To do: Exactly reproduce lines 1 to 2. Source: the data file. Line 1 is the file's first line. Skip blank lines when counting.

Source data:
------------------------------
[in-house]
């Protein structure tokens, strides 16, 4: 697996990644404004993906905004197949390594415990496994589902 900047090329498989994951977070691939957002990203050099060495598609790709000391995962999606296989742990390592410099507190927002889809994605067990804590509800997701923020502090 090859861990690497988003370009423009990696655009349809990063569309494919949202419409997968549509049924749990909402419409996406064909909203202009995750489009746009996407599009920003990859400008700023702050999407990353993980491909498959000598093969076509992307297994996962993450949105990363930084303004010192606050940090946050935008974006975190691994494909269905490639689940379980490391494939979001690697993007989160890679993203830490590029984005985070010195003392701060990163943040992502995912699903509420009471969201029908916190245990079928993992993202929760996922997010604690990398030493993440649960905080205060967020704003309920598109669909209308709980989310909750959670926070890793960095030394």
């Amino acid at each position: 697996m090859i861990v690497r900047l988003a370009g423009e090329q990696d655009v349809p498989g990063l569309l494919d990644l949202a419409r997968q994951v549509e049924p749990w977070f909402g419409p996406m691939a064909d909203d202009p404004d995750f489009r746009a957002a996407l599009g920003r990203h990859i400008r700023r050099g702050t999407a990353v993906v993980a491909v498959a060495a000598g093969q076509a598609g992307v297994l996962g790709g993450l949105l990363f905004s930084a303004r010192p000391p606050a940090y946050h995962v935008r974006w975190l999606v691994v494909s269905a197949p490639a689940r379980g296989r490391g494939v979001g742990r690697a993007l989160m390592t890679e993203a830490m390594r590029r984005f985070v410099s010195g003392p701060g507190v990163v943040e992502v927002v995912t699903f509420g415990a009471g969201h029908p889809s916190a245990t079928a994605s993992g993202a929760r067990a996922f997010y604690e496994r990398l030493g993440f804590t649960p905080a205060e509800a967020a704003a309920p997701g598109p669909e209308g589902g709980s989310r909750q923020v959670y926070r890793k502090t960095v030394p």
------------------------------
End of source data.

[in-house]
């Protein structure tokens, strides 16, 4: 697996990644404004993906905004197949390594415990496994589902 900047090329498989994951977070691939957002990203050099060495598609790709000391995962999606296989742990390592410099507190927002889809994605067990804590509800997701923020502090 090859861990690497988003370009423009990696655009349809990063569309494919949202419409997968549509049924749990909402419409996406064909909203202009995750489009746009996407599009920003990859400008700023702050999407990353993980491909498959000598093969076509992307297994996962993450949105990363930084303004010192606050940090946050935008974006975190691994494909269905490639689940379980490391494939979001690697993007989160890679993203830490590029984005985070010195003392701060990163943040992502995912699903509420009471969201029908916190245990079928993992993202929760996922997010604690990398030493993440649960905080205060967020704003309920598109669909209308709980989310909750959670926070890793960095030394």